The Tea Detective
Uncovering and Exploring the Facts About Tea
China's Anhui Province - Home to
Chocolaty Flavored Keemun Teas
China's Anhui province is home to their Keemun (pronounced chee-men) black
teas, one of the West's favorite teas for over a century because of their lightly
sweet and intriguing chocolate flavors, reminiscent of unsweetened cocoa, but
without the bitterness.
No one is really sure why
the Chinese began
produc-
ing black teas in the first place, as they have
produced and drunk
green teas for thou-
sands of years.  But the Keemun family of
black teas makes one glad they did.

The magnificent, scenic Huang Shan Moun-
tains are located in Anhui province and are
home to
Kee- mun teas.  Ancient pine trees
grow amidst steep, rocky peaks, and cold,
clear mountain springs. The moist environ-
ment of these beautiful mountains produces
a natural phenomenon of swirling clouds and
mist known simply as "sea of clouds."

Near the Keemun tea growing region lies the
village of Tunxi.  Some of the public buildings and houses in the village have been built in the
southern Anhui Huizhou vernaclar style, dating back to the
Ming Dynasty (1368-1644).  

A little bit of this history has been brought to the United States.
One of the original houses from the village of Tunxi was dismantled
and then shipped to the U.S., where it was reconstructed and put
on display for the public at the Peabody Essex Museum in Salem,
Massachusetts.

The Keemun (spelled Qimen in the East) family of black teas in-
cludes:  Keemun Hao Ya, Keemun Hao Ya A and B, Keemun Mao Feng (or Keemun HairpointMao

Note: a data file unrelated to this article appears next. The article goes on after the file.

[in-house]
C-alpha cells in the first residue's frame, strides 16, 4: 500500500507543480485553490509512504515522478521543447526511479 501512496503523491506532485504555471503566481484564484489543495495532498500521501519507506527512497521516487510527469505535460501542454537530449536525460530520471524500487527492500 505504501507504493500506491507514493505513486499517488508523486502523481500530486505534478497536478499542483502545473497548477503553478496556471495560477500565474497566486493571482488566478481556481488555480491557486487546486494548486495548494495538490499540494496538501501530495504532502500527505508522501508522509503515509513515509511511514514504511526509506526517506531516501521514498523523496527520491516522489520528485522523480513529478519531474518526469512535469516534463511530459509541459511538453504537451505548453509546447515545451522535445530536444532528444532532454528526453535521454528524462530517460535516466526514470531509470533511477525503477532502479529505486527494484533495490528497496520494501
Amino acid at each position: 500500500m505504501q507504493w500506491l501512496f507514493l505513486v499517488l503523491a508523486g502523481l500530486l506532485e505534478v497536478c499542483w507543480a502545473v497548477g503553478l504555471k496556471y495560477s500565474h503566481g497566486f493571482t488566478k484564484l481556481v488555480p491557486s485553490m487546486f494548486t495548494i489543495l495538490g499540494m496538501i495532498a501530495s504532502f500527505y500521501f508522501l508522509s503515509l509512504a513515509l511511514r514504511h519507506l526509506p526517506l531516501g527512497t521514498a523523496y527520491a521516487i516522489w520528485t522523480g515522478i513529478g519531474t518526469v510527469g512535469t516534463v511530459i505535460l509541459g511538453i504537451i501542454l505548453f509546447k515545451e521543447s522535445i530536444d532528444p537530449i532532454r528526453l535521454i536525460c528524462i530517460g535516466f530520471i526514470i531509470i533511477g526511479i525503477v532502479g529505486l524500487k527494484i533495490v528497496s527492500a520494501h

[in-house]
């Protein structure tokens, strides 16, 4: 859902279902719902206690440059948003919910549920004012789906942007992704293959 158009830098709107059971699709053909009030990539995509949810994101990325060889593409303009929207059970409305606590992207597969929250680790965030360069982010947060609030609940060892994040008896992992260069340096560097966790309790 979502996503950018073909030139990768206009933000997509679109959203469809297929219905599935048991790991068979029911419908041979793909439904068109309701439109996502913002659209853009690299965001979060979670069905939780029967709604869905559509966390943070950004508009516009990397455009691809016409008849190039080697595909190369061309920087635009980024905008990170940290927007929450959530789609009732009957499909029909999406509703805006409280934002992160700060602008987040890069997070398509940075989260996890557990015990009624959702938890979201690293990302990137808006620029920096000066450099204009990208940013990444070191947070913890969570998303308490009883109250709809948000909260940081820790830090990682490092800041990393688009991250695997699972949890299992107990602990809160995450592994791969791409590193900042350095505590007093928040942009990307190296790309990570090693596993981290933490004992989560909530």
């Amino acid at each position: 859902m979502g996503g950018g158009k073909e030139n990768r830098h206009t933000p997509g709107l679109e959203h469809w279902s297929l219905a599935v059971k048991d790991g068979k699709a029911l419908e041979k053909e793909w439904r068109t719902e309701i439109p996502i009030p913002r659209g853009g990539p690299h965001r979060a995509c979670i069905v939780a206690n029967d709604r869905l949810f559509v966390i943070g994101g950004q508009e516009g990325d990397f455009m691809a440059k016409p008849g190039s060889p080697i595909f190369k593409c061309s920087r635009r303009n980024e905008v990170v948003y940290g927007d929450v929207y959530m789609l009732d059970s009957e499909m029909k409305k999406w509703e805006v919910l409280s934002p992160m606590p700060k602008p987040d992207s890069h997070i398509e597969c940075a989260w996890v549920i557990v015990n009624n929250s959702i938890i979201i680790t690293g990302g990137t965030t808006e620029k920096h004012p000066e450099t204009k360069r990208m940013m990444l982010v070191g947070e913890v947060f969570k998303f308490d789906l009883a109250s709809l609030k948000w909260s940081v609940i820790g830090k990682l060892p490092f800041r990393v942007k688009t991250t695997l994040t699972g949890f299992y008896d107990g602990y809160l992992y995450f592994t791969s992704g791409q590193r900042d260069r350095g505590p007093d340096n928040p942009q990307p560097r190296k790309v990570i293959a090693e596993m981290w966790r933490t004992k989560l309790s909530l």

Feng), and Keemun Congou (or qihong tea).

Keemun teas come from four different grow-
ing areas of Anhui province - Dorgzhi, Guichi,
Shitai, and Yixian, which are all located near
the city of Huang Shan, and the Huang Shan
Mountains.

The microclimate known as "sea of clouds,"
described above, provides a blanket of mois-
ture over these tea producing areas.  Togeth-
er with the cool, clear mountain air, and plenty
of water from the mist and many small rivers
and mountain springs, provides the soil with
a unique combination of nutrients that help
the tea plants grow heartily.

          Keemun teas are made from eight different types of tea bush, but it's said that the
          best tea comes from leaves with a little red vein running down the back.

          The two highest grades of Keemun are Hao Ya A and Hao
          Ya B. Most Hao Ya A and B comes from the spring plucking,
          with little made from summer or fall flushes.

          All of the Keemun teas have the intriguing chocolate flavor,
          making them some of the most popular of
China's black teas.

          Keemun Mao Feng is grown near the town of Qimen (Keemun is an older Western
          spelling), in an area of steep rolling flats between the Yellow Mountains and the
                                                             Yangtze River.  Even though the hills can get quite
                                                             steep, they are small when compared to the massive
                                                             peaks of India's
Darjeeling tea growing region.

          Mao Feng is harvested in leafsets of two leaves and a bud, and is plucked during a few
          short days at the end of April and May.

          It is fairly rare to find because most tea makers skip over
          the short Mao Feng harvest, instead saving their leaves for
          the Hao Ya harvest that starts just a few days later, and
          runs much longer.

          So, if by chance you run across it, scoop it up.  With its
          lightly sweet and chocolaty flavor, you'll be in for a real treat.
Enjoy.
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      What is CTC tea and why is it the main type of tea grown in the Nilgiri
      region of India?

      China black teas - a labor of love.
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